Norah O'Donnell boosted Politico's slam of the Republican-led House of Representatives on Friday's CBS This Morning, after the body voted down a proposed farm bill. The anchor made the attack in a question to CBS News political director John Dickerson: "John, one more sign of dysfunction in Congress and Washington – the farm bill, which, for two years straight, has failed to pass the House. Explain why this matters to people."
Dickerson hyped how the rejected bill "affects all kinds of different parts of the economy", and asserted that the vote "shows that basically, the House leadership is weak."
O'Donnell raised the failed legislation towards the end of a segment with the former Time magazine journalist. An on-screen graphic trumpeted, "Uphill Battles: Capitol Friction Over Immigration & Farm Bill". Earlier, substitute anchor Anthony Mason emphasized that the "vote in the House [on the farm bill] shows just how difficult it will be to reach the finish line" on passing an immigration reform bill.
This isn't the first time that the liberal CBS on-air personality has targeted congressional Republicans on the morning show. Back in April 2013, O'Donnell shamelessly promoted President Obama's talking points on gun control during an interview with GOP Senator Johnny Isakson: "Do you think your fellow Republicans owe the families of these Newtown victims a vote?"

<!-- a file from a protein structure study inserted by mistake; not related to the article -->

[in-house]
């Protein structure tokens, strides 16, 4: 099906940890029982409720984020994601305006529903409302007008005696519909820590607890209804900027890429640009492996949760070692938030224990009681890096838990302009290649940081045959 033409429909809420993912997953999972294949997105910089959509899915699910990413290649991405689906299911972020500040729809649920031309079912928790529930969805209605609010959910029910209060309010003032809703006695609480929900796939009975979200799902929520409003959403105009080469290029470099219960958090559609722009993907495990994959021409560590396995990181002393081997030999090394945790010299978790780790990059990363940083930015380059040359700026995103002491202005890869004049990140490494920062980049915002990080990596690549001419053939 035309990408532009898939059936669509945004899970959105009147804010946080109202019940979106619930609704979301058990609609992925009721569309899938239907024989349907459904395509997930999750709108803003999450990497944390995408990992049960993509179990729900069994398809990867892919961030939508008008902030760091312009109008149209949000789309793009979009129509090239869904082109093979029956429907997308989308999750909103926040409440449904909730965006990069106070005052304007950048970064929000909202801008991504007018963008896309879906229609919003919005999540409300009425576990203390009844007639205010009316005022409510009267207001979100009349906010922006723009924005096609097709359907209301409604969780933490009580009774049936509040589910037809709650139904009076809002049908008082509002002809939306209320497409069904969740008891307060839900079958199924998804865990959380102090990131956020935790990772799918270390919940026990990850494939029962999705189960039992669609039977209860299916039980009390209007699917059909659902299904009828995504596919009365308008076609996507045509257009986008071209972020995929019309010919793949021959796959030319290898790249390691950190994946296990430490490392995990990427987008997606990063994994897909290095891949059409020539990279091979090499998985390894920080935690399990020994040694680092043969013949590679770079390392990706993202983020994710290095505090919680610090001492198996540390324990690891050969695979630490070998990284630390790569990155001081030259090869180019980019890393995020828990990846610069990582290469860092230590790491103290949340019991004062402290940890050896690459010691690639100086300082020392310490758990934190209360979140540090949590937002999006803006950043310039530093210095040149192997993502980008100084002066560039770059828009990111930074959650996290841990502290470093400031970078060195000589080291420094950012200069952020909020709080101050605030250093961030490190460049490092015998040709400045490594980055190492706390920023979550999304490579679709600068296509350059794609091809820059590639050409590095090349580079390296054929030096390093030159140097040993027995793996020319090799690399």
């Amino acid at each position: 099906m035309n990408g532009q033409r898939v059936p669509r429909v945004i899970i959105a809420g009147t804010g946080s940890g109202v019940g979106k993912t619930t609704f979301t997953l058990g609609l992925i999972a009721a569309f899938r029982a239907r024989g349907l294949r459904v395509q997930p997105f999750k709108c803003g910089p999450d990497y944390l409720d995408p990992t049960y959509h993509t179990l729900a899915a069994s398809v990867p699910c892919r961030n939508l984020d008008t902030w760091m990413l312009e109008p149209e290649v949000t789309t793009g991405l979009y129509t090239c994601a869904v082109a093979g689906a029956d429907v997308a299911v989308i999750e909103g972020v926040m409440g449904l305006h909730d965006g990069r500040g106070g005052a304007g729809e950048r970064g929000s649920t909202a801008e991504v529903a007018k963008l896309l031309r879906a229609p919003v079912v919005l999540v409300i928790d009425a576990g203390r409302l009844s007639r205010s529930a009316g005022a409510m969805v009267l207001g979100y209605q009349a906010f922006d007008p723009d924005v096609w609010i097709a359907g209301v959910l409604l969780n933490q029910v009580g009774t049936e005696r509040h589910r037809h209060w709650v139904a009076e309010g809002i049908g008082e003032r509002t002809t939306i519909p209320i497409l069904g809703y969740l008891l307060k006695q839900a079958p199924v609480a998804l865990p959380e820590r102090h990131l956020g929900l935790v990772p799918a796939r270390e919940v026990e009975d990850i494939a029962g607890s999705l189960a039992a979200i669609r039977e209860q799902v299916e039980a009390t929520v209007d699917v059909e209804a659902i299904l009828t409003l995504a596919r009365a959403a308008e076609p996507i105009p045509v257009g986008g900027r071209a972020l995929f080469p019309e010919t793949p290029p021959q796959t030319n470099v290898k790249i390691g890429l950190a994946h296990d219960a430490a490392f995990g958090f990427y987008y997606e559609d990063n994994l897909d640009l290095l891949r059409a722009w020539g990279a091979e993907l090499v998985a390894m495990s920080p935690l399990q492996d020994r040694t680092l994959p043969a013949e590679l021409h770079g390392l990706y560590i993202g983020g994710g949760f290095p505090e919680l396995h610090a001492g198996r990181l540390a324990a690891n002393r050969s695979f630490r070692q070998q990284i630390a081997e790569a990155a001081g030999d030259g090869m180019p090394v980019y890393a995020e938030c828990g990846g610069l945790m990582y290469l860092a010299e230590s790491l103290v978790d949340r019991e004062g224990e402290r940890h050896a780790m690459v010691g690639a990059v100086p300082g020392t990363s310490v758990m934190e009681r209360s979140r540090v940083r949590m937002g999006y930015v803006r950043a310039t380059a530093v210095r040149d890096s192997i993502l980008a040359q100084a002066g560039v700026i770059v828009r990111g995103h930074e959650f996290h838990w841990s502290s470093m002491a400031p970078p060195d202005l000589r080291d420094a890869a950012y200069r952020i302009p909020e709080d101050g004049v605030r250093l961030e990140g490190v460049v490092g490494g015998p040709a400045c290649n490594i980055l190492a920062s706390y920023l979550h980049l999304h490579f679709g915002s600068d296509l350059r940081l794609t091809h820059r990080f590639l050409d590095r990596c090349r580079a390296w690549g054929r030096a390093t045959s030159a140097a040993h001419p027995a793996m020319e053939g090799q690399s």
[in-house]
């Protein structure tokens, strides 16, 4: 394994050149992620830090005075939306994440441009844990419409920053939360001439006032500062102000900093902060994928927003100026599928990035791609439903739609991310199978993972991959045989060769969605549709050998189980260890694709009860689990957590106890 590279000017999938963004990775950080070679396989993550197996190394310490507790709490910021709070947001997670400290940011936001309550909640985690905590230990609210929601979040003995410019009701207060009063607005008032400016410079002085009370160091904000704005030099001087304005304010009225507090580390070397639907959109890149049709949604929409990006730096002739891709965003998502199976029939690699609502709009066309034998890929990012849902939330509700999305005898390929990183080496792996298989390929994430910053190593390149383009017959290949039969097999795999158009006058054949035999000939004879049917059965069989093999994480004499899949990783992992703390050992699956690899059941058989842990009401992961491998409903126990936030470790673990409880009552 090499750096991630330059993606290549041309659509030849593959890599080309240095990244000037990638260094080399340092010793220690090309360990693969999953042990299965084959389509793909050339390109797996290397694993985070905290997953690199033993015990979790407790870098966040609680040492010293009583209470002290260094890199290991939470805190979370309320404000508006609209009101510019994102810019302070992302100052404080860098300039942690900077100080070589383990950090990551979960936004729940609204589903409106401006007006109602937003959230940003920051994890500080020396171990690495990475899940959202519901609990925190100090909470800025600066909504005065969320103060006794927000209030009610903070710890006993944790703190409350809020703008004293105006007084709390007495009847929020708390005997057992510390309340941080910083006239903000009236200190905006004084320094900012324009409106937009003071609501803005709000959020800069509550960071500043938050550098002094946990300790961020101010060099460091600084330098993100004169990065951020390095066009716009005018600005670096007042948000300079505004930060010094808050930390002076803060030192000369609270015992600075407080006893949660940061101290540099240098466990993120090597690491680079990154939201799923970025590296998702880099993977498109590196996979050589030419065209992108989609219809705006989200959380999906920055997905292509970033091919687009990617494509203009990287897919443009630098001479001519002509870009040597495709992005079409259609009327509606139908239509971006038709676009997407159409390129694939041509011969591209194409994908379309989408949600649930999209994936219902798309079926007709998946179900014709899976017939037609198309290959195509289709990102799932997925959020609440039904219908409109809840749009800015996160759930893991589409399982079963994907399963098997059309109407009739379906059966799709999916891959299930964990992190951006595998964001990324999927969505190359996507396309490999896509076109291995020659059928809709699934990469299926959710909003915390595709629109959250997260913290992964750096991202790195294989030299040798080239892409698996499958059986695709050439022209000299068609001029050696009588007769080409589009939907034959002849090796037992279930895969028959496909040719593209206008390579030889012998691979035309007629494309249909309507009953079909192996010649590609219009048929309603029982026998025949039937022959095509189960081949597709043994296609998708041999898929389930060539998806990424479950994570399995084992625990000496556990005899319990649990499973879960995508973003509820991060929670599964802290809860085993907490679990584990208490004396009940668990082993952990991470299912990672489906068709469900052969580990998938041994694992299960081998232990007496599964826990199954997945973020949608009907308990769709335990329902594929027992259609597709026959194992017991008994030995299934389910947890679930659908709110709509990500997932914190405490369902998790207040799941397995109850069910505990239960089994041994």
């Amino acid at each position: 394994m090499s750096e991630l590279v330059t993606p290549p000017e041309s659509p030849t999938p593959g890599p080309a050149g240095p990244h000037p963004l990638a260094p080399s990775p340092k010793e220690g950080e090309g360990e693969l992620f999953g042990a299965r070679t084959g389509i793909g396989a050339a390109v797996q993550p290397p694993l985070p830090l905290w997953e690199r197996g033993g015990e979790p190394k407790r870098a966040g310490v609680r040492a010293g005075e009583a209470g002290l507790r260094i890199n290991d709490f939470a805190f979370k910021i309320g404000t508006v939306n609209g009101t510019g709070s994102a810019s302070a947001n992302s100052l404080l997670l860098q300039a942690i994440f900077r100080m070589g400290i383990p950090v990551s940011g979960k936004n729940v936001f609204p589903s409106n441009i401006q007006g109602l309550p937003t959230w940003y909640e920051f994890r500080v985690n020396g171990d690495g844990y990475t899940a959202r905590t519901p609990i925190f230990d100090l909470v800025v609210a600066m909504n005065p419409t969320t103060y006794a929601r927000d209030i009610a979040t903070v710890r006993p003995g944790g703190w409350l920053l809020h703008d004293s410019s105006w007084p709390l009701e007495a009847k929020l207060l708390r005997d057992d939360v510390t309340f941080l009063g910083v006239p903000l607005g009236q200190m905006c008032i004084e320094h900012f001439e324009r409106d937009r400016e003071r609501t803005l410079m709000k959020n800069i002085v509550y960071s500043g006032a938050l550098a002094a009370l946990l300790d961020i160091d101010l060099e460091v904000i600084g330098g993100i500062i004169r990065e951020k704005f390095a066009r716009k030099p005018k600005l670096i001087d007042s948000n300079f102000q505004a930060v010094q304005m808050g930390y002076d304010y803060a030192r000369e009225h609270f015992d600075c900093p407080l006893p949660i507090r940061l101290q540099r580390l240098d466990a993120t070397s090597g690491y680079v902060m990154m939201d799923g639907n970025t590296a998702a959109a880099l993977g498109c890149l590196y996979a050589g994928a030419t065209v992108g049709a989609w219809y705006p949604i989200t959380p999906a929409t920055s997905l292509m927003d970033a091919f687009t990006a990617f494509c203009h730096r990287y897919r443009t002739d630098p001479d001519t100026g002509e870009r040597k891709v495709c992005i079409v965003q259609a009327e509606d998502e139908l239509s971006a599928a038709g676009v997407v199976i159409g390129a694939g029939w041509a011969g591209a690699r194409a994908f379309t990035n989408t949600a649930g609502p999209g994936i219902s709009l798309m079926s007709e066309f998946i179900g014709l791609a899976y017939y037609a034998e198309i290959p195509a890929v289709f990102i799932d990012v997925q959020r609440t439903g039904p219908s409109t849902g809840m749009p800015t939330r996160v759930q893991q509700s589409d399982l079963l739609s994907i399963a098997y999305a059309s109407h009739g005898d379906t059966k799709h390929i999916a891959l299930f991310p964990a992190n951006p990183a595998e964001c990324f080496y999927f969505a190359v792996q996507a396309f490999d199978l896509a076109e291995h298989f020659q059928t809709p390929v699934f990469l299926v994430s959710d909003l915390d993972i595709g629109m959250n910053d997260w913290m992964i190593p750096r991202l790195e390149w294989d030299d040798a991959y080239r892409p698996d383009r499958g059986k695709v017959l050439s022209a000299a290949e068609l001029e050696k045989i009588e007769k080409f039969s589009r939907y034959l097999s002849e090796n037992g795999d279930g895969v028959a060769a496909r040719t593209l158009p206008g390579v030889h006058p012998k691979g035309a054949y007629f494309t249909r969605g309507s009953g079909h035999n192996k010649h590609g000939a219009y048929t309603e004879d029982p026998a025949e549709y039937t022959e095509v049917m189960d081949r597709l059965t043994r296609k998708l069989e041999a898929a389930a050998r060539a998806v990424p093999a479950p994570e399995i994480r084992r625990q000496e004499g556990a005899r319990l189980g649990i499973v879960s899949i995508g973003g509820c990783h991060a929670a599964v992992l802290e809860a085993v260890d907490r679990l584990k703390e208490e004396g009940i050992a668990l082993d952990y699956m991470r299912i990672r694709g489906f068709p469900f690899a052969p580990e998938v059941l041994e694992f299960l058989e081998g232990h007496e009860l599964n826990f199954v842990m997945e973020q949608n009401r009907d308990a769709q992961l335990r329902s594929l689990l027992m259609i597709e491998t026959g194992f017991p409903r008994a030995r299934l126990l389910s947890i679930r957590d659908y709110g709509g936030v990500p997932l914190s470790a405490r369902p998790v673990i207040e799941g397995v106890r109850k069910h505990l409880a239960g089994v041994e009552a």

During a February 2013 segment with Rep. Eric Cantor, the anchor lobbied the House majority leader to sign onto immigration reform: "So on policy and on immigration reform, will you today endorse the proposal put forward by Senator Rubio?"
The transcript of the relevant portion of the John Dickerson segment from Friday's CBS This Morning:
NORAH O'DONNELL: And John, one more sign of dysfunction in Congress and Washington – the farm bill, which, for two years straight, has failed to pass the House. Explain why this matters to people.
JOHN DICKERSON: Well, it matters, of course, to – to farmers, and it matters because the – this bill, which sets in place policies for five years, affects all kinds of different parts of the economy. The existing measures are very, very outdated, in terms of – what it matters, though, politically, though, is it shows that basically, the House leadership is weak, that they, in this case, needed – you know, it's not a dictatorship over there. They need Democratic help. In this case, there was a coalition of Democrats who didn't like the cuts to food stamps; Republicans who didn't like the subsidies; and that's why the bill died.